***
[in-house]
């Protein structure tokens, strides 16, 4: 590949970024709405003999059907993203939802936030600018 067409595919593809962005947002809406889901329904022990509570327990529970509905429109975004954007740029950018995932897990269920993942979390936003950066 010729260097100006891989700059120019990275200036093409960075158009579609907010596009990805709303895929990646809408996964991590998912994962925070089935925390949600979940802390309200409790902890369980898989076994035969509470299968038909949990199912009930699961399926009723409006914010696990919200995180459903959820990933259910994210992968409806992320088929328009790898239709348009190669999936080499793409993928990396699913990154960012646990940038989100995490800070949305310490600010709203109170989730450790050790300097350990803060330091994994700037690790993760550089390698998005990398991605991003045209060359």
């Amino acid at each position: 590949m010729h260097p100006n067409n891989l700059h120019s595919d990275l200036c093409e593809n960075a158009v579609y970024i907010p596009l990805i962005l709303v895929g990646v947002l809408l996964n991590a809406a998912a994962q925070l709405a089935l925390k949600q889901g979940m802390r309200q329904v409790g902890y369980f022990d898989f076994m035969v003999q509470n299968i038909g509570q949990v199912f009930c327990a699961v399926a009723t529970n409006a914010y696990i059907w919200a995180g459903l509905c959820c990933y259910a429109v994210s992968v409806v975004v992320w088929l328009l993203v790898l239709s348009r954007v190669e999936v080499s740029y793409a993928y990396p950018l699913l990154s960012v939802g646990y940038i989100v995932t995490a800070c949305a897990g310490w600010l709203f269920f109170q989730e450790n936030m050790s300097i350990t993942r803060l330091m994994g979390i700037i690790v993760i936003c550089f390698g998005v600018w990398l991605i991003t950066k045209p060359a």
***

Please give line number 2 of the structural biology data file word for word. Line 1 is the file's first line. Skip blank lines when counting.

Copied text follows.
């Protein structure tokens, strides 16, 4: 590949970024709405003999059907993203939802936030600018 067409595919593809962005947002809406889901329904022990509570327990529970509905429109975004954007740029950018995932897990269920993942979390936003950066 010729260097100006891989700059120019990275200036093409960075158009579609907010596009990805709303895929990646809408996964991590998912994962925070089935925390949600979940802390309200409790902890369980898989076994035969509470299968038909949990199912009930699961399926009723409006914010696990919200995180459903959820990933259910994210992968409806992320088929328009790898239709348009190669999936080499793409993928990396699913990154960012646990940038989100995490800070949305310490600010709203109170989730450790050790300097350990803060330091994994700037690790993760550089390698998005990398991605991003045209060359």